The Fugue Counterpoint by Hans Fugal


Feed Me

Our first frost should come any time now, and I want to have warning of it so we can rescue our tomatoes. Well, I have a link to the NWS Area Forecast Discussion in my bookmarks which I try to read every day, but some days I forget. What I need is a feed. But as far as I can tell only Honolulu is cool enough to get a feed for AFDs. Weird. So what I needed was to create a feed from an existing web page.

I thought I would find a website that offers a service like this but I didn't (in a few short minutes of searching). I found websites that came halfway, but they were very complicated to set up and/or they didn't display the body of the page, only a link. The whole point is that I want to read it in my feed reader!

So I whipped up this Ruby code (standard libs only, no gems required):

#! /usr/bin/ruby
require 'erb'
require 'open-uri'
require 'ostruct'

# configuration
channel = => "",
                         :title => "EPZAFD",
                         :description => "National Weather Service Area Forecast Discussion, El Paso TX/Santa Teresa NM")
item = => channel.url,
                      :title => "Area Forecast Discussion",
                      :date =>

# fetch the page
afd = open(item.url) = afd.last_modified unless afd.last_modified.nil?
item.body = "<pre>" + + "</pre>"

# emit
include ERB::Util
template = <<EOF
Content-Type: application/rss+xml

<?xml version="1.0"?>
<rss version="2.0">
      <title><%= h channel.title %></title>
      <link><%= h channel.url %></link>
      <description><%= h channel.description %></description>
      <lastBuildDate><%= h %></lastBuildDate>
         <title><%= h item.title %></title>
         <description><%= h item.body %></description>
         <pubDate><%= h %></pubDate>
         <guid><%= h "#{channel.url}?date=#{}" %></guid>
puts template.result(binding)

Nothing overly fancy here. I use open-uri to fetch the page, extract the Last-Modified header (if it exists) and shoehorn it into an ERB template for the RSS.

In this case I just made it executable and slapped a Content-Header before the output and call it as a CGI. You could just as well run a cron job to update a file on disk (In which case remove the Content-Header from the template).

Once I found the pure text version of the AFD, it was just a matter of slapping it between <pre> tags, but if you had some actual screen scraping to do you might want to look at Hpricot which makes that really easy. In particular, I could have used the URL and done

require 'hpricot'
item.body = (doc/"#content").to_html

which is in fact how I started out. But this page doesn't have a Last-Modified header which means my feed reader would always show it as a new item (every time the cron job updated, or every time I hit the CGI script, either way). Luckily I found the text-only URL that doesn't have this problem.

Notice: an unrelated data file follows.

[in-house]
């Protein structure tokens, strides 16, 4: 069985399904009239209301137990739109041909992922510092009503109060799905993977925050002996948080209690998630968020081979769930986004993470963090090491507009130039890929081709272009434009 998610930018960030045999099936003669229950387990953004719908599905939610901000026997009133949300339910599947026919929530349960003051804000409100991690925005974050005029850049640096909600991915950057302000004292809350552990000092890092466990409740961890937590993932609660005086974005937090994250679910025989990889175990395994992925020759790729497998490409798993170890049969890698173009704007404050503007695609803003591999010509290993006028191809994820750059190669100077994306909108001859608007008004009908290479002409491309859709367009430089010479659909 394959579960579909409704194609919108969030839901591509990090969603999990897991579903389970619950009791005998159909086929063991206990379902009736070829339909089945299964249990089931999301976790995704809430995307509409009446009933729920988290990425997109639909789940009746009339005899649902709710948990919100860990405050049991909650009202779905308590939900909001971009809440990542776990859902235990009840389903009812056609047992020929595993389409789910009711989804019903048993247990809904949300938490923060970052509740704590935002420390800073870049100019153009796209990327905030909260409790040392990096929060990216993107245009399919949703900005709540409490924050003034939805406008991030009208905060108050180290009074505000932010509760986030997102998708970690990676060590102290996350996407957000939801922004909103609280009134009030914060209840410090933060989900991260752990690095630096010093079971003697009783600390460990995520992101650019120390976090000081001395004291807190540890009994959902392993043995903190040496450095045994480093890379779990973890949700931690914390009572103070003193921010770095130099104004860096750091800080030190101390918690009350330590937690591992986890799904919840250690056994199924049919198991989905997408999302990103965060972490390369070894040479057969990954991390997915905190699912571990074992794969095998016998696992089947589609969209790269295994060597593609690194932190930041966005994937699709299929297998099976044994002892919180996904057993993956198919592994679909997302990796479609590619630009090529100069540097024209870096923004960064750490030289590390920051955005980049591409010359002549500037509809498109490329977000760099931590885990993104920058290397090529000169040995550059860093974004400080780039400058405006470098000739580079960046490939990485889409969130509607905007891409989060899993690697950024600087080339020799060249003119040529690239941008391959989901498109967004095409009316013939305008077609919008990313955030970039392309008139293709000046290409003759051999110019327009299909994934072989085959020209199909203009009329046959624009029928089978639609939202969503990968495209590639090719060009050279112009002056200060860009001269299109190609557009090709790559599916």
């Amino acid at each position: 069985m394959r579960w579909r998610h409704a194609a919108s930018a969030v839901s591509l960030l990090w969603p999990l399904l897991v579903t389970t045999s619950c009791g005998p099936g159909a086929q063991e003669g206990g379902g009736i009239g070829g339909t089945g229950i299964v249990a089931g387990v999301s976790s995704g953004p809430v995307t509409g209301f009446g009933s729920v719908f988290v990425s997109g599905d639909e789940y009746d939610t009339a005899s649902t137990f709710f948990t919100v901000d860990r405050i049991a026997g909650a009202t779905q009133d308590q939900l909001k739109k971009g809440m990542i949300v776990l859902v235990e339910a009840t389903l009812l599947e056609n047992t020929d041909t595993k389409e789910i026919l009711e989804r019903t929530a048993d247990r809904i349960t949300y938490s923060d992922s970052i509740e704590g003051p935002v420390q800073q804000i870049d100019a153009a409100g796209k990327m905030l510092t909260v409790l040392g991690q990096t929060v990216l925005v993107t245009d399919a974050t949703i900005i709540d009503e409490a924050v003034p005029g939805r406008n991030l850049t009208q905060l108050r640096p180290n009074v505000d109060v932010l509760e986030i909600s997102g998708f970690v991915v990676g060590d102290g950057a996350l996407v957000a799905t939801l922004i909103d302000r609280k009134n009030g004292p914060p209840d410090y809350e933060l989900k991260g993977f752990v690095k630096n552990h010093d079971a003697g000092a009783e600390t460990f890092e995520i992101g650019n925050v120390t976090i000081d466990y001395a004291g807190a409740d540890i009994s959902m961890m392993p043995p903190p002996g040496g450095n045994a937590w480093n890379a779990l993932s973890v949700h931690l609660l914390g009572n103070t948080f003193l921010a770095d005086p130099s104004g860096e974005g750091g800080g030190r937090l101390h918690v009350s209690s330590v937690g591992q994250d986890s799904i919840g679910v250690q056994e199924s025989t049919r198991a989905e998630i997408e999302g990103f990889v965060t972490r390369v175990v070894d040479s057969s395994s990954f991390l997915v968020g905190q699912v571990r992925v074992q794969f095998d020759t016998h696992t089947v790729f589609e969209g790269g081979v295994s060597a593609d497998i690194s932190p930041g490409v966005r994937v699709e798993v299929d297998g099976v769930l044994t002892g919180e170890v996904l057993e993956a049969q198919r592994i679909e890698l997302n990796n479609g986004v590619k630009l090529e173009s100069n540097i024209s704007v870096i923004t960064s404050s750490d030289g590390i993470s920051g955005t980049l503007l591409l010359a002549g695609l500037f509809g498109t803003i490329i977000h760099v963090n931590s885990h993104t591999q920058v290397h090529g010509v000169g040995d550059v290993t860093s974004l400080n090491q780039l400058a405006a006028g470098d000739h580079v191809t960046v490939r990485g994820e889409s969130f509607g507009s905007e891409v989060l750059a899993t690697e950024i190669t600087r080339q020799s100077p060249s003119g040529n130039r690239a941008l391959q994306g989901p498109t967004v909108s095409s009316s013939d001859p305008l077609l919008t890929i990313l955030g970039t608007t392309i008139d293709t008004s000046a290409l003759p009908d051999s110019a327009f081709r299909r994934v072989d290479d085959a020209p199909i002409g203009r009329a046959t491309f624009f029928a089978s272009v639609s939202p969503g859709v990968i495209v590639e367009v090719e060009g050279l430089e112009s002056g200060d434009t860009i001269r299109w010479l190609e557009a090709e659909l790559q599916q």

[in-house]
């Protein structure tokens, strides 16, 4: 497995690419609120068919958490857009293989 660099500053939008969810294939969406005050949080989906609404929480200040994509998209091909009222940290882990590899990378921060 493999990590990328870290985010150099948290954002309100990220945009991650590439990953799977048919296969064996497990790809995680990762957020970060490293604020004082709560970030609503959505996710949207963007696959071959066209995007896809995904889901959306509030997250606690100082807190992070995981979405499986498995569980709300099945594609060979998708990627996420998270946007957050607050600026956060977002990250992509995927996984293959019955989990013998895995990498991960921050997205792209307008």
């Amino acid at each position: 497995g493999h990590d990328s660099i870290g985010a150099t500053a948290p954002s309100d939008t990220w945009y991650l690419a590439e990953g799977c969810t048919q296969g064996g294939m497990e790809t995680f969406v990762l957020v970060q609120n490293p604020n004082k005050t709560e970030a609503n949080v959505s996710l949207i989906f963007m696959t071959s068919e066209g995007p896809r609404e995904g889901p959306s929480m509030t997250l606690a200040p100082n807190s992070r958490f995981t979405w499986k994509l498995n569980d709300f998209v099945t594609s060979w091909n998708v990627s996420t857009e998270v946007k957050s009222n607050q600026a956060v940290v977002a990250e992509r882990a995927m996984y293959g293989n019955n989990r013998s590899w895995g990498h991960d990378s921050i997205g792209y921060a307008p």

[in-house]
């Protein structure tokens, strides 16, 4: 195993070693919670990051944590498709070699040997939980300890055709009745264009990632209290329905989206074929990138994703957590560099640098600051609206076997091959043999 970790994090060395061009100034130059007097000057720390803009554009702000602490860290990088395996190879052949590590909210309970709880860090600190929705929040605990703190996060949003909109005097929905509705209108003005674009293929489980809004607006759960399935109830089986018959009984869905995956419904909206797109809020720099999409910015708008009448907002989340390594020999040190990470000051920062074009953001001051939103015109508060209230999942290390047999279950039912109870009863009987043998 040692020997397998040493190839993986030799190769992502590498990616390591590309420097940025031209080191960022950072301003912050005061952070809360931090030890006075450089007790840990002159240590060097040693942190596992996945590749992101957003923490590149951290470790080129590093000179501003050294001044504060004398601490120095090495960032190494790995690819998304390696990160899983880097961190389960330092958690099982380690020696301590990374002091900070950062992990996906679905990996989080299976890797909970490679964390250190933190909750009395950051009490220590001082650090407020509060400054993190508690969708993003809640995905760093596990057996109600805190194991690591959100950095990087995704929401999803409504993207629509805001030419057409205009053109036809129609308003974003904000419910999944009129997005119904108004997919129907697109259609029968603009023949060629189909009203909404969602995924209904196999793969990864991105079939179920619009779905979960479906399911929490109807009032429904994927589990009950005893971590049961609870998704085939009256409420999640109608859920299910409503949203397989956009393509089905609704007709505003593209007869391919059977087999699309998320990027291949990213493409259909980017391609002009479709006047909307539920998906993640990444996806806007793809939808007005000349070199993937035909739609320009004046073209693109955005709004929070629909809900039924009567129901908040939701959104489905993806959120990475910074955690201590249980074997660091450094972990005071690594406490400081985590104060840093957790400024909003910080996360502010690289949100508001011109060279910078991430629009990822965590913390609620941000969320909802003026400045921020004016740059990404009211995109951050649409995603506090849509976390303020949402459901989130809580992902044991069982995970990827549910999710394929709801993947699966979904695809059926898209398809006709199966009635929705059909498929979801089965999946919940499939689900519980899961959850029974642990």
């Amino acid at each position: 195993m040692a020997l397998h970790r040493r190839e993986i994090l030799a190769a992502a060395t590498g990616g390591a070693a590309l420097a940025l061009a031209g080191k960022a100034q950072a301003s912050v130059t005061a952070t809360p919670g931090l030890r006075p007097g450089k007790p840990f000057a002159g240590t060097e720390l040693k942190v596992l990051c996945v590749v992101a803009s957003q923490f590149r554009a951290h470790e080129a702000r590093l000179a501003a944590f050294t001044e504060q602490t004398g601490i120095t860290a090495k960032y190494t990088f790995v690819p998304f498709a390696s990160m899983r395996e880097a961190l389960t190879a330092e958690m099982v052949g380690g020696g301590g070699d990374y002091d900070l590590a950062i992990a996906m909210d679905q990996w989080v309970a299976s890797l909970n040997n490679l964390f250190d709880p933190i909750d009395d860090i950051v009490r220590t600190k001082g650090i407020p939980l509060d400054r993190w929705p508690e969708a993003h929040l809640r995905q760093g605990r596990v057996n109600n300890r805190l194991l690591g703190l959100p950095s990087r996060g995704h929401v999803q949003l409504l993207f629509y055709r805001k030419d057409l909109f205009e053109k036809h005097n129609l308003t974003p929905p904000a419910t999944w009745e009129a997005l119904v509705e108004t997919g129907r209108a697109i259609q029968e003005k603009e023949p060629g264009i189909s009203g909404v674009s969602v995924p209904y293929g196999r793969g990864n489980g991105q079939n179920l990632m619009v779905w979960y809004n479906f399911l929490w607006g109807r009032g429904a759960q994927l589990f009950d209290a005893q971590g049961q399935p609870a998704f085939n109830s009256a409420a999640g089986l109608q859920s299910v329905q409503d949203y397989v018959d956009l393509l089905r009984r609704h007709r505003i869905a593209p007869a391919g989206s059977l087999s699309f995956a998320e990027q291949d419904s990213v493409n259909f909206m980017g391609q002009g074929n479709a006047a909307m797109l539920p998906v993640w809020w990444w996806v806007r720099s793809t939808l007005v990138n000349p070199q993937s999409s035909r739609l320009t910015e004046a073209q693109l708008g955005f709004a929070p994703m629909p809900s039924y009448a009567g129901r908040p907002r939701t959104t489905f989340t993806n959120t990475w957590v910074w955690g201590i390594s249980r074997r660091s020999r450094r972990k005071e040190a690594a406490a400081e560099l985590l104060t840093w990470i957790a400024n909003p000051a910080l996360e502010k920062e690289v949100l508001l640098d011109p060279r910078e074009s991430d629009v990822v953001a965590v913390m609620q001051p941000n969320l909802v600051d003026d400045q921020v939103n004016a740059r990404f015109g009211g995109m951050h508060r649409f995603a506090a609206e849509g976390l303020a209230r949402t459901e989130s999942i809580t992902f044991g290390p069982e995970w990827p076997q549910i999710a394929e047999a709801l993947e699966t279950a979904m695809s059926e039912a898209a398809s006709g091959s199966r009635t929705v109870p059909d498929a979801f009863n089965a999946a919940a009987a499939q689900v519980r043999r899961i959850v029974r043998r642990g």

Clojure DSP Longing

I often find myself longing to be able to use Clojure, a very enticing lispy language that runs on the JVM.

I could possibly be using it right now in my dissertation research. It has the promise of dynamic languages, functional programming, almost-as-cool-as-Erlang concurrency, JVM performance, and Java library soup. It could be so awesome. A few months ago I started briefly down this road, unaware that…

Clojure sucks. Not generally, but it sucks for DSP. More specifically, Java and therefore Clojure has no real support for complex numbers. In order to do serious DSP, you need native syntactic, semantic, and performance support for complex numbers. Java has none of the above. Older versions of C didn't have syntactic or semantic support, but the performance of using arrays was plenty fast. Not so in Java, at least not to the extent necessary to override the lack of syntactic and semantic.

So someday, when I'm writing general purpose code again and not high performance DSP code, I will have an opportunity to use Clojure, and I think that will make me very happy. By then the book will be out of beta. The community will be in full swing. There will be awesome libraries. Children will play in pristine parks with formerly-ravenous ravens.

In the meantime, if anyone sees the scene change, do let me know.


Grab Conference with Hpricot

So you slept through a few sessions of conference (or you were distracted by the computer or stuck in the bathroom with a potty training toddler). The natural thing to do is to listen to sessions one at a time on your mp3 player over the next week or two. But it would be too much work to go to the archives website every day to download the appropriate session, then sync your mp3 player. No, you need to download them all now. But clicking on each one is tedious at best.

Enter a script. Now I've done something like this in the past with just sed and grep, but this time I thought I'd skip the sed trial and error and practice some Hpricot. It was quick and painless: